The perfect dish is a moving target. What’s delicious to one person can be overly-salty to someone else…and how many times have I made something great only to have it turn out so-so the second time I make it? They say it takes you at least 10,000 hours of practice to become an “expert.” In the kitchen, I’m probably at somewhere around 2,000 hours with many, many more to go – hardly an expert. But I’ve spent a lot of time making (and correcting) mistakes and trying to learn something from them while cooking.
Cooking isn’t something I do because I’m good at it or simply because I love food. You know how some people say they “have to take a 6-mile run before work or I just don’t feel like myself!” (I hate those people.) That’s how I feel about cooking. When I go on vacation I actually miss being in my kitchen because chopping and experimenting and baking and tasting are things that soothe me, make me feel purposeful. I really enjoy being in control when I’m in the kitchen; I’m Type-A, clearly.
There are things people tell you to do when cooking and things recipe books “suggest.” I hear the same things over and over again on the food channels and somehow always think I can find a workaround, a shortcut, another way. UGH. I have screwed up so many perfectly good dishes this way. So, just for you, here’s a short list of some of the things I’ve learned through trial and error over the last decade in the kitchen. Following these rules will improve each dish you make just a little, but overall turn you into a better, more consistent cook.
I know. The guests are here and that chicken breast took WAY too long to cook beyond raw and everyone’s waiting on you. Terrifying. But if you cut into that meat right off the grill, stove, or oven, all the juices are literally going to run out all over your counter. No one likes dry meat. And this lesson doesn’t just apply to slicing your meat to plate it. Don’t cut into anything to check and see if it’s done, either! Speaking of…
9. Buy and use a meat thermometer.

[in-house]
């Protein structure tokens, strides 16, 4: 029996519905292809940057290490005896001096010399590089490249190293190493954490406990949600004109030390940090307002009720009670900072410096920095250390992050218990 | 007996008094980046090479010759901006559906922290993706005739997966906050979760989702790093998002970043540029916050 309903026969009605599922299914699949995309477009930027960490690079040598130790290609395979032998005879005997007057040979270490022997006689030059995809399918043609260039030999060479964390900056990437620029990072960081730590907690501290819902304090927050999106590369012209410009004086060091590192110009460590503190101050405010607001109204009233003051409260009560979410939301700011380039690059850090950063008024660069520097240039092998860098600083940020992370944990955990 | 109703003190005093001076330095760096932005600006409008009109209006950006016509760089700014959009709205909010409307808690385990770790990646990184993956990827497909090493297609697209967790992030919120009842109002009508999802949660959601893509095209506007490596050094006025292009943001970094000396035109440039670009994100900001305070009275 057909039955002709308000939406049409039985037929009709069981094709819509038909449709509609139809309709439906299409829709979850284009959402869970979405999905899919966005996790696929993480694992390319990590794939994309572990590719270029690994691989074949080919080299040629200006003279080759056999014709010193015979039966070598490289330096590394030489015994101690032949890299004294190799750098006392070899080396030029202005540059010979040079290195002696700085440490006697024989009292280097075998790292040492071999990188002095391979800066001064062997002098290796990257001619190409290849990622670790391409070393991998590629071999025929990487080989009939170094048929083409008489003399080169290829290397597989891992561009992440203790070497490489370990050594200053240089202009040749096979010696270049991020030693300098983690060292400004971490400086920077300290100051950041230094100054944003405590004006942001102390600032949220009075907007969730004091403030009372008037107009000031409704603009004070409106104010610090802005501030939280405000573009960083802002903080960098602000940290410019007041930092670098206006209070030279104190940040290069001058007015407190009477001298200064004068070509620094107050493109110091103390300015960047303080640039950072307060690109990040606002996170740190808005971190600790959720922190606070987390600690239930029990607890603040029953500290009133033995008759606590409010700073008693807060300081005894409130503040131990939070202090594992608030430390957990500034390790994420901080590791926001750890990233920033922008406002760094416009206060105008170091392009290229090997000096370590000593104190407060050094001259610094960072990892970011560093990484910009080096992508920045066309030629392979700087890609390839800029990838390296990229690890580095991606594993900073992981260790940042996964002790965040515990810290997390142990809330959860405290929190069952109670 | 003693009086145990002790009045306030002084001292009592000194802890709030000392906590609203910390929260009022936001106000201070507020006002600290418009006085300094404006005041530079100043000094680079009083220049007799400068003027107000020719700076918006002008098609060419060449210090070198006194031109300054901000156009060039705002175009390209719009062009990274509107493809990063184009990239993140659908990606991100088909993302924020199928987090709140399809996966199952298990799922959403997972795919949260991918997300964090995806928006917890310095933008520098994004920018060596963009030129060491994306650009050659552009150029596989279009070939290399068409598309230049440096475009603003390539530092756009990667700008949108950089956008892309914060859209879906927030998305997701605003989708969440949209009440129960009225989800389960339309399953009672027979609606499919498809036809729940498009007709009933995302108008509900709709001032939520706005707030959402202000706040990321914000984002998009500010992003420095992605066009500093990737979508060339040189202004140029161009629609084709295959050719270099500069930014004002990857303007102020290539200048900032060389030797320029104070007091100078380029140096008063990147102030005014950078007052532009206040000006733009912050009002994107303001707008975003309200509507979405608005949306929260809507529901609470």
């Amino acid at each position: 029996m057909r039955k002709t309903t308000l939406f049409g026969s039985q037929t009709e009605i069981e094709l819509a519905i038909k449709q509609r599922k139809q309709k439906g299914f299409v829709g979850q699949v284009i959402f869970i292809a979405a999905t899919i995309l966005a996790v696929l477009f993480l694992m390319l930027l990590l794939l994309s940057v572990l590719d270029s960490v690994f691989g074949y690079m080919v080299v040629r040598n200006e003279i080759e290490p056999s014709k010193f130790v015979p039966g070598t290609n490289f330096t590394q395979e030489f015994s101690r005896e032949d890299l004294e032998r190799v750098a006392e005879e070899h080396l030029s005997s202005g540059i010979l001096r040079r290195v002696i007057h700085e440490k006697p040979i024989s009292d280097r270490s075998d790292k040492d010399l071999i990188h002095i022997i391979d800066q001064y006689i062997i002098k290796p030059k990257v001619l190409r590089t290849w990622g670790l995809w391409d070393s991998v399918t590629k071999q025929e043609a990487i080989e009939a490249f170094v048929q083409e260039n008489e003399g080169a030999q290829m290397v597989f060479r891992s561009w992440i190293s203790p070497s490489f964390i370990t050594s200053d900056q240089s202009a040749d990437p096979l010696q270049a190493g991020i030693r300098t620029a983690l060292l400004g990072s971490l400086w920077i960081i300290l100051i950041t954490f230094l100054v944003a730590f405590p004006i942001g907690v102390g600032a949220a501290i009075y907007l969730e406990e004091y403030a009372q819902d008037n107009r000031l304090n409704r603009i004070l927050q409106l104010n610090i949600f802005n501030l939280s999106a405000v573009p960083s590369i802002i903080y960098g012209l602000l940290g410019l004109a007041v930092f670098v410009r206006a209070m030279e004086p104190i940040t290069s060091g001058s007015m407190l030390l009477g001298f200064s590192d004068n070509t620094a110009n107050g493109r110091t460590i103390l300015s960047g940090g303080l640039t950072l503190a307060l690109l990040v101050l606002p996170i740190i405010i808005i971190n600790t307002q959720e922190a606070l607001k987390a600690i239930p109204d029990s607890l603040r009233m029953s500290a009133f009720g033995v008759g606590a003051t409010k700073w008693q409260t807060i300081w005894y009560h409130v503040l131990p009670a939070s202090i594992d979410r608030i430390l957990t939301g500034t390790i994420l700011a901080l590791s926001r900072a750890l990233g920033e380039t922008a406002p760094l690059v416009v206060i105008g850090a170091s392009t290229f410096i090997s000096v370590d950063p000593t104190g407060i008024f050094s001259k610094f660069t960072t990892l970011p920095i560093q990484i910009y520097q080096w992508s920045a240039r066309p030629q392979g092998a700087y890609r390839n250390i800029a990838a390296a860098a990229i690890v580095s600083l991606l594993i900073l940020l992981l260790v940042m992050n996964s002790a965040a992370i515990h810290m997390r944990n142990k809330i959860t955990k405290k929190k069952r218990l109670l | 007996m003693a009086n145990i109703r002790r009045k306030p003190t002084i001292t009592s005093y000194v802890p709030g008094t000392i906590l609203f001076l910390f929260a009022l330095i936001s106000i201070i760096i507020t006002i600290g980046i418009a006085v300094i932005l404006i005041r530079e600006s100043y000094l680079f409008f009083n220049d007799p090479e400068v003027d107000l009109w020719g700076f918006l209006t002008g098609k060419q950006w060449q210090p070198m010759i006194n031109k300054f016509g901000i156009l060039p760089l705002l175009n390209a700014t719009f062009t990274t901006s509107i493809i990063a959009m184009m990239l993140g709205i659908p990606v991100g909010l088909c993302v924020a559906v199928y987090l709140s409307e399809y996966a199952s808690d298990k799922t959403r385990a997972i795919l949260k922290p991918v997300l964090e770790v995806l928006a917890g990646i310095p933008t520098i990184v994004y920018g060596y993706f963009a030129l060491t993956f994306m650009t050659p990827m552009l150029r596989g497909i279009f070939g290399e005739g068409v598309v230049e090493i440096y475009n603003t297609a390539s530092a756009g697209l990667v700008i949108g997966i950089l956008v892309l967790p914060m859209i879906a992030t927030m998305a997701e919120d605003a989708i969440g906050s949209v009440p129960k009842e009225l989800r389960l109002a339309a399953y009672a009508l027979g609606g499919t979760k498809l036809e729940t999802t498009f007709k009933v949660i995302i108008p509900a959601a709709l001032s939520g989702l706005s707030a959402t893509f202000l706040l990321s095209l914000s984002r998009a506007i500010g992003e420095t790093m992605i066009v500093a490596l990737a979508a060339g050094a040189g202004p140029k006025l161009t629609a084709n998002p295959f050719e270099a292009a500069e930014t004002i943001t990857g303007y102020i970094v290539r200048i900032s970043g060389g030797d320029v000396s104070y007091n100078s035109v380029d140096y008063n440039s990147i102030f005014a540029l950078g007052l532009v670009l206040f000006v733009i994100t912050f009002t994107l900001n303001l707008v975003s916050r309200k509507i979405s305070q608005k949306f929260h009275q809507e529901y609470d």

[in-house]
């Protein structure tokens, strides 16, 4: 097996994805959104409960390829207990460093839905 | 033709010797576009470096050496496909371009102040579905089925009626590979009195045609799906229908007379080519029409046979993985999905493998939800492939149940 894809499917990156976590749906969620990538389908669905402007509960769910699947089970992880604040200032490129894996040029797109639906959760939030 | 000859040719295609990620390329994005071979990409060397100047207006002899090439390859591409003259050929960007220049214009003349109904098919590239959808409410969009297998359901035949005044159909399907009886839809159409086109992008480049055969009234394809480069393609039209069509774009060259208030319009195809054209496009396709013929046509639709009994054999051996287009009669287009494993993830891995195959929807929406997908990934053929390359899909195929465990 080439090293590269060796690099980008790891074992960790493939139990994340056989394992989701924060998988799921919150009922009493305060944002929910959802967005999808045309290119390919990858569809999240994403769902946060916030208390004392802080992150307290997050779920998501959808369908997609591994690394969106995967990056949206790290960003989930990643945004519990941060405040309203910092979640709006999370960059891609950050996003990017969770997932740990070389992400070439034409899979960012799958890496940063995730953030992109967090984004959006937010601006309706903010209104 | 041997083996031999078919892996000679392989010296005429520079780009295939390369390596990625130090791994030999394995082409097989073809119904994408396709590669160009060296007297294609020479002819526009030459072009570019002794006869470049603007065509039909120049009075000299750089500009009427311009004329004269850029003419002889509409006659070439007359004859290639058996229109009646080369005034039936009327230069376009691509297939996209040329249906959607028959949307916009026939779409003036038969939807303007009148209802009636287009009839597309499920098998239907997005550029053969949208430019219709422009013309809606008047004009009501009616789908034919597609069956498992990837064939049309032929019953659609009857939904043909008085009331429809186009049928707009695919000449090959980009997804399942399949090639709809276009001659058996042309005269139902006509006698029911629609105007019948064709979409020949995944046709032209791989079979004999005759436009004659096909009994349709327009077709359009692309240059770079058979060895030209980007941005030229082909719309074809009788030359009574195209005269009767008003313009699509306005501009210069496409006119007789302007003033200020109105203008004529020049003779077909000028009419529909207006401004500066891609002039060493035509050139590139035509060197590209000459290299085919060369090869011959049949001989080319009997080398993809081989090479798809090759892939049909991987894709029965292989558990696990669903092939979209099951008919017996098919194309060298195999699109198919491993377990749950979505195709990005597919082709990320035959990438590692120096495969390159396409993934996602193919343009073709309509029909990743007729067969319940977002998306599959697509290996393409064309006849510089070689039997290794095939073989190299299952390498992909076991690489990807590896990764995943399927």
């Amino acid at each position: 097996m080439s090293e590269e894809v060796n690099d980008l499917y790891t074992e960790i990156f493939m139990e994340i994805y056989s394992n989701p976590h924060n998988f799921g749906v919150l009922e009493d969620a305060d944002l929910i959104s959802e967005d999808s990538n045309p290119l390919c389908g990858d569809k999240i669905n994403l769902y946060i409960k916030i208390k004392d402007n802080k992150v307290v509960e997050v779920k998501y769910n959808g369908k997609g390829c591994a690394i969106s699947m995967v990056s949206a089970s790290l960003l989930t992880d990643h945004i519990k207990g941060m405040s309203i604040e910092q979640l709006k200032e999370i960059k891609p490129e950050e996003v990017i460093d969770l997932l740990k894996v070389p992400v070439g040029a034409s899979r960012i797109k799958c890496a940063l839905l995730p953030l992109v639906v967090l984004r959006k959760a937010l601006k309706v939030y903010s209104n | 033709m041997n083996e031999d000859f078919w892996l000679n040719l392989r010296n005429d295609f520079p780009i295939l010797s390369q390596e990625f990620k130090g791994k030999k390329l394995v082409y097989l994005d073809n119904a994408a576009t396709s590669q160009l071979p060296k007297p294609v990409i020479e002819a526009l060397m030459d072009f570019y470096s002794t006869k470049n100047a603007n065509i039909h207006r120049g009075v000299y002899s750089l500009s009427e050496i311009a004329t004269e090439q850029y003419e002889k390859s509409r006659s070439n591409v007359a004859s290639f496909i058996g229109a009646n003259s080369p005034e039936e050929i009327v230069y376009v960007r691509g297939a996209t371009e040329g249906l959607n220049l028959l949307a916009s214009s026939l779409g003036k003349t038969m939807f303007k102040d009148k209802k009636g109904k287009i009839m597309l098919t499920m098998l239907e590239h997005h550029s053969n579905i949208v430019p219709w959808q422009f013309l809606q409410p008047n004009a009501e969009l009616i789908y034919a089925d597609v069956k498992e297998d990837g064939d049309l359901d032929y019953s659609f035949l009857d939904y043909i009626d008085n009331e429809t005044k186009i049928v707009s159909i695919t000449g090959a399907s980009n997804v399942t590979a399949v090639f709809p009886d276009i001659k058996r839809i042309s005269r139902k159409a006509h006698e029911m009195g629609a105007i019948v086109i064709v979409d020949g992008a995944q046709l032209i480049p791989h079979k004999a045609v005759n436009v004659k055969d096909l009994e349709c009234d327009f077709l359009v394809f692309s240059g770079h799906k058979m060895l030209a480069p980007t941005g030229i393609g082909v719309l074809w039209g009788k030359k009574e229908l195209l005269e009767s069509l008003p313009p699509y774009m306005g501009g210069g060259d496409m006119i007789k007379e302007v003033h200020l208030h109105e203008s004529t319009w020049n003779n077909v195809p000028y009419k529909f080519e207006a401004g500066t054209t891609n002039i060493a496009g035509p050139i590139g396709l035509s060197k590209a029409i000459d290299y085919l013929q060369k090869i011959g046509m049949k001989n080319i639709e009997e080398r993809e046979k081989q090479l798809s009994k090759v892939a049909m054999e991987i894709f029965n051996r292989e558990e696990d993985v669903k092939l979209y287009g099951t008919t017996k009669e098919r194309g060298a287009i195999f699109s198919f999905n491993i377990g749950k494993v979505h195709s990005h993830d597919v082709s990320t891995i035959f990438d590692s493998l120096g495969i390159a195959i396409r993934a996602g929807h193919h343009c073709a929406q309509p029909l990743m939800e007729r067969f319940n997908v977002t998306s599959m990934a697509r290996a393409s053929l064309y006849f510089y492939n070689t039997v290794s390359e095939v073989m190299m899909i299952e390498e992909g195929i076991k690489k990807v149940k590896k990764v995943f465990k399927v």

Man, I spent years avoiding meat thermometers. Ina Garten could simply poke a pork chop with her finger and tell whether it was done…why couldn’t I? (A: Because I am not Ina Garten.) Stop guessing about your meat. Seriously, it will save you so many headaches and heartaches and embarrassing gray-on-the-outside-but-red-in-the-inside steaks. Meat thermometers are a modern marvel, and they work Every. Single. Time. Insert the thermometer from into the side of the meat to ensure you’re measuring the middle temp, not the bottom of the pan.
Have a drink. Loosen up. Pour some wine in what you’re making and see how extra-delicious it becomes! All the great cooking cultures (France? Italy? Spain?) love some wine.
7. Use more oil.
I could break this rule up into 30 smaller rules and write a whole post preaching about how futile it is to try to “cut calories everywhere you can.” You know what your body likes? Whole, real food. You know what it doesn’t like? 100 Calorie Packs. STOP EATING THIS STUFF. Oil is not the enemy, nor is salt, half-and-half, or red meat. If it’s real food you can eat it and not feel guilty! Should you fry everything in 2″ of canola? No. Should you liberally oil your pan so your meat doesn’t stick and comes out more flavorful and therefore more satisfying? Yes. That way you won’t be eating your weight in frozen yogurt an hour later.